The Wind in the Willows – A Gift for Our Inner Child

When the girl returned, some hours later, she carried a tray, with a cup of fragrant tea steaming on it; and a plate piled up with very hot buttered toast, cut thick, very brown on both sides, with the butter running through the holes in great golden drops, like honey from the honeycomb. The smell of that buttered toast simply talked to Toad, and with no uncertain voice; talked of warm kitchens, of breakfasts on bright frosty mornings, of cosy parlour firesides on winter evenings, when one’s ramble was over and slippered feet were propped on the fender, of the purring of contented cats, and the twitter of sleepy canaries.”
― Kenneth Grahame, The Wind in the Willows

I am feeling a little aimless today and thought I would dig through my small collection of classic children’s books (read years ago and/or recently because I am a kid at heart!)… and I found this beautiful copy of The Wind in the Willows by Kenneth Grahame (Illustrated by Helen Ward <<< needs to be acknowledged because her illustrations are STUNNING!) In fact, I’m taking Ward out of the parenthesis to discuss something interesting I found last week that fits nicely with an illustration in this book.

Last week, I was walking through a cemetery and saw this >>>

I was totally creeped OUT!

To be clear, the bark is lifted and it looks like a snake is inside, which didn’t help, and also, I figured it was fungi and killing the tree, which it still might be, but I digress.

The thing is, in deep forests and/or humid ones, these things grow everywhere and are quite normal to see. I didn’t know that, having not been in the deep forest recently (or at any time in my life, though I totally WANT to be. But yes, I once again digress).

When I opened the book to share an illustration, I saw this one… and look at that! There they are!!! Just interesting, eh?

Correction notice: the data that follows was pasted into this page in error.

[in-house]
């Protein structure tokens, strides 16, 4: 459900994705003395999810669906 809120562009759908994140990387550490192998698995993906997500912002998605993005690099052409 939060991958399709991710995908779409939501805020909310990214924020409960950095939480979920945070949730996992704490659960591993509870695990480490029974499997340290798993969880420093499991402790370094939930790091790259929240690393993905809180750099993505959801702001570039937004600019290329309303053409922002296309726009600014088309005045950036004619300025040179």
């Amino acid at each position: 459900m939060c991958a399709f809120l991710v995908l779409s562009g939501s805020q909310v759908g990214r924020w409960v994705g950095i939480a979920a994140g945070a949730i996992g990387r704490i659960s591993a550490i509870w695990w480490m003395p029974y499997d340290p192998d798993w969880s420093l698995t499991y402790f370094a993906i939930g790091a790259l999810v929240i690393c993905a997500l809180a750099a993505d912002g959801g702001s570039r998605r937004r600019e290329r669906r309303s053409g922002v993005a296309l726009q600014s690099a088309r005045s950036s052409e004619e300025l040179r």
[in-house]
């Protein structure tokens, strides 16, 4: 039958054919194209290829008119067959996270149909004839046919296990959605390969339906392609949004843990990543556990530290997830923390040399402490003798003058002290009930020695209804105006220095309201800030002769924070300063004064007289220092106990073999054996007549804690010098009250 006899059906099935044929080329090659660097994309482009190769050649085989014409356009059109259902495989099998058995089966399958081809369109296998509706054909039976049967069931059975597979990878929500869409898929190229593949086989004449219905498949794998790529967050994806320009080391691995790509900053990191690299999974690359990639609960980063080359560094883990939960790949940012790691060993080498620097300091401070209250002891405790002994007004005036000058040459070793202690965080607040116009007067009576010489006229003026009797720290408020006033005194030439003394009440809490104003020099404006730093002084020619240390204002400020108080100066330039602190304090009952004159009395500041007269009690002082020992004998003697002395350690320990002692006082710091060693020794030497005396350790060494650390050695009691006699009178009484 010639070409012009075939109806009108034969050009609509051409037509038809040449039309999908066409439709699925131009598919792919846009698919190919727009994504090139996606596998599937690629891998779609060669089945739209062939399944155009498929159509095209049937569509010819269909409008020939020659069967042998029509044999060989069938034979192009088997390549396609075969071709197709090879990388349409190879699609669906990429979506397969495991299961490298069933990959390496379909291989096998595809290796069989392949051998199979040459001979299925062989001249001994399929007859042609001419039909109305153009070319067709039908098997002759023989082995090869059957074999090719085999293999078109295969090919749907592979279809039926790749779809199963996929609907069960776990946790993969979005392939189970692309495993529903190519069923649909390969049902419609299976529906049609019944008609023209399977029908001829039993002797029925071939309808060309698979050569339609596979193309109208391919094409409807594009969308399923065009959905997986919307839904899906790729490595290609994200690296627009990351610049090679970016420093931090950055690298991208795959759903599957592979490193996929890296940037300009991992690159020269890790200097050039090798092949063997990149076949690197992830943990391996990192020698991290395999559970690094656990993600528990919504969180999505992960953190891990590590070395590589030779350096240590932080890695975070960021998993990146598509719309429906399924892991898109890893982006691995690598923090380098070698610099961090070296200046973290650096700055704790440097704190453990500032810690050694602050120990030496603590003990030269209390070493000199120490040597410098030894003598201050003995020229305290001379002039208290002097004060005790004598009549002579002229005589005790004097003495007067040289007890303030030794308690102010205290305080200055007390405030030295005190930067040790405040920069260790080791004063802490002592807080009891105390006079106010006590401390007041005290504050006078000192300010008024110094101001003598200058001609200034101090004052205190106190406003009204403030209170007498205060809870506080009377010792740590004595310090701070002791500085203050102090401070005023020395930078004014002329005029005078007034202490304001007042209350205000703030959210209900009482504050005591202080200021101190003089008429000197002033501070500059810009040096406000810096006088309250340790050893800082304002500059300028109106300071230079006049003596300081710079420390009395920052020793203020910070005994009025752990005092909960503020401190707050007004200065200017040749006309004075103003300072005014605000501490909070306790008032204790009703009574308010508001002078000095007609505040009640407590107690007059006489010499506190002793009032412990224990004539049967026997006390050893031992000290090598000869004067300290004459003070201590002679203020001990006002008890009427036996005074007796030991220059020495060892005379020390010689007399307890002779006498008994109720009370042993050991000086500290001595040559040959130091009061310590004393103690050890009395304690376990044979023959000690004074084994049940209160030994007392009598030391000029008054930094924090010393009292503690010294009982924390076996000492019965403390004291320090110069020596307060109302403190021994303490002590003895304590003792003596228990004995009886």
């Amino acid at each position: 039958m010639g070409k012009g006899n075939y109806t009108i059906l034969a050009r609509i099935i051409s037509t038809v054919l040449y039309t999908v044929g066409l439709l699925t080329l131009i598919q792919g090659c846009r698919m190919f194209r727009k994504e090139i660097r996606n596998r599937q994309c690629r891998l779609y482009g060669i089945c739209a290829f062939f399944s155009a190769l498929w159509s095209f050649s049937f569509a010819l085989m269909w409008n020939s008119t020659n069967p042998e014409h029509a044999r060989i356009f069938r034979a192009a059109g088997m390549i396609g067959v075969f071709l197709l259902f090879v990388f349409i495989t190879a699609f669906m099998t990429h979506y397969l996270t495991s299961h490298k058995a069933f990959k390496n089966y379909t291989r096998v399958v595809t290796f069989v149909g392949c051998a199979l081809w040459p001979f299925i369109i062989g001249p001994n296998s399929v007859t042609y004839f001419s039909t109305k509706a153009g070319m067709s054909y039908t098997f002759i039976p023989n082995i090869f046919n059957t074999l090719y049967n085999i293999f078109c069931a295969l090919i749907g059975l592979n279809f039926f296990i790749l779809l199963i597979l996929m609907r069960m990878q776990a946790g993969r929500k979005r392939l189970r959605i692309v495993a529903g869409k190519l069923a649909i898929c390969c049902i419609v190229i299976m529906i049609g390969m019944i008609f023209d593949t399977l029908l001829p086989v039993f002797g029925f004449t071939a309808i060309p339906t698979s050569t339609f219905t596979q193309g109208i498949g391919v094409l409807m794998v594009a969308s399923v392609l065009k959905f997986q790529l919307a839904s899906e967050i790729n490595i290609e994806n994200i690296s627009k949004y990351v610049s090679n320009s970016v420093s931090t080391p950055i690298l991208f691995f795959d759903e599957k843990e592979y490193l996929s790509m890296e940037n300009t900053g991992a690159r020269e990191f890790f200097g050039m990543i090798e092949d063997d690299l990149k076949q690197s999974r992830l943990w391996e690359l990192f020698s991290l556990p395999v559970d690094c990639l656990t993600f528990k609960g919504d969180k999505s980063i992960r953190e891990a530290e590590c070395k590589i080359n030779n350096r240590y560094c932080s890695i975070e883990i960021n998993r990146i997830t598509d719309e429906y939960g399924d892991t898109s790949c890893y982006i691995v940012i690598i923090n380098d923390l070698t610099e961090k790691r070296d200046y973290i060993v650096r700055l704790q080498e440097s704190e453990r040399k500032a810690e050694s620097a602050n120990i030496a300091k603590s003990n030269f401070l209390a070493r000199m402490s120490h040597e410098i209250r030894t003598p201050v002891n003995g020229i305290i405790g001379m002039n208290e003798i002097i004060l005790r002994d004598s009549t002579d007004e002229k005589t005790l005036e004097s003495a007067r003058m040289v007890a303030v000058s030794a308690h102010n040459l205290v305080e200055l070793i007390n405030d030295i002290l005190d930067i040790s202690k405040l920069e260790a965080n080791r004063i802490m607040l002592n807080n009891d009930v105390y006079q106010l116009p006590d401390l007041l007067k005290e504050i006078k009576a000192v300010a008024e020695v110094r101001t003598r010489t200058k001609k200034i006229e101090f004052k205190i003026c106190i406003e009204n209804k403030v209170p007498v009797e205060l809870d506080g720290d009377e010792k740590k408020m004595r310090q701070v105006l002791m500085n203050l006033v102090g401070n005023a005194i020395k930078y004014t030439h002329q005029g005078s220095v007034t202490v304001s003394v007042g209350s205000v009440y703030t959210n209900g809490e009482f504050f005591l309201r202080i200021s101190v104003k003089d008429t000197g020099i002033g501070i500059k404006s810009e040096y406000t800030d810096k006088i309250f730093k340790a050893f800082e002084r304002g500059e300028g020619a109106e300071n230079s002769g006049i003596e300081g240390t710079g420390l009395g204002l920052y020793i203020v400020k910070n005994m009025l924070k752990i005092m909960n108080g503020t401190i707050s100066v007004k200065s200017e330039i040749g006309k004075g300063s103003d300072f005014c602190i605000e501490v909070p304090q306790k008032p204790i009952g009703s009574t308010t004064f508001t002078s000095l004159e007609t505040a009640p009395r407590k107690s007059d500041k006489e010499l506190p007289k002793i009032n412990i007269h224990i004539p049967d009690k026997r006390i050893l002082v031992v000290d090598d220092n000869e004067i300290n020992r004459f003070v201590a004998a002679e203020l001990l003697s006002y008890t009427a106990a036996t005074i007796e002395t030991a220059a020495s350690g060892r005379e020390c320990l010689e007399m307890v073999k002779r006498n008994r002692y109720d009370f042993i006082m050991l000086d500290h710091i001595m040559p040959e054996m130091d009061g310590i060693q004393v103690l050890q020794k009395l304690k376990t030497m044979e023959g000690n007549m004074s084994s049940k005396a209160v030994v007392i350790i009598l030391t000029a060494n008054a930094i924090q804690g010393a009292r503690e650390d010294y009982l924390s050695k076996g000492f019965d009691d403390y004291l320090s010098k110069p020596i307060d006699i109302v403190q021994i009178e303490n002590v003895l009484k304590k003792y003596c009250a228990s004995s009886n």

Here’s a quote to go with the illustration:

But Mole stood still a moment, held in thought. As one wakened suddenly from a beautiful dream, who struggles to recall it, but can recapture nothing but a dim sense of the beauty in it, the beauty!

First published in 1908, The Wind in the Willows is the kind of book that reads like poetry in motion, and it should, as it is a book about the adventure of four friends in the English countryside who just happen to be animals.

In my research today, I found this:

The novel actually developed from a series of letters that Grahame wrote to his son, and perhaps the escapism that the novel provides explains Grahame’s own attempts to distract himself from the harsh reality of his complicated relationship with his son. Link

Hoo boy! I wasn’t planning to get that deep today!

*shake it off, Sher!*

Okay… back to the basics…

Rather than do a character analysis of Mole, Rat, Toad and Badger, I’d like to keep things simple and say that this book stands in good company with The Secret Garden, A Grain of Sand, Kinship with All Life, and A Walk in the Wood as books that I pull out when I want an infusion of light, beauty, and storytelling. Others on my shelf that fill the need are the works of James Herriot and a.a. milne. I would – of course – be remiss not to include The Little Prince to the list… except… well… it’s not a book I go to for lightness, although maybe it should be! Again, it is a day to digress.

The Wind in the Willows has depth… if you’re looking for it. Symbology too, if you’re noticing. Me? I just liked the story. You may want to dig a little… there is plenty to go through. Let’s see, there are:

  • Relationships
  • Upper-class life
  • The Age of Technology
  • Culinary delights that wouldn’t necessarily appeal to children, along with smoking and drinking, stealing and jail, for crying out loud, which points to the fact that this really IS an adult book that children can read, unlike Alice in Wonderland, which is a children’s book that adults can read. (from The Making of The Wind in the Willows by Peter Hunt).

Oh my goodness, I could go on and on and on…

Here’s what know…

It makes me feel good to read it every once-in-a-while. I love to look at the illustrations, like this:

Yeah, it has depth, symbolism and morals…

There is a TON online if you want to do some research of your own.

Me? I just like to hold it in my lap, read the story and look at the pretty pictures. Sometimes, it is as simple as that.

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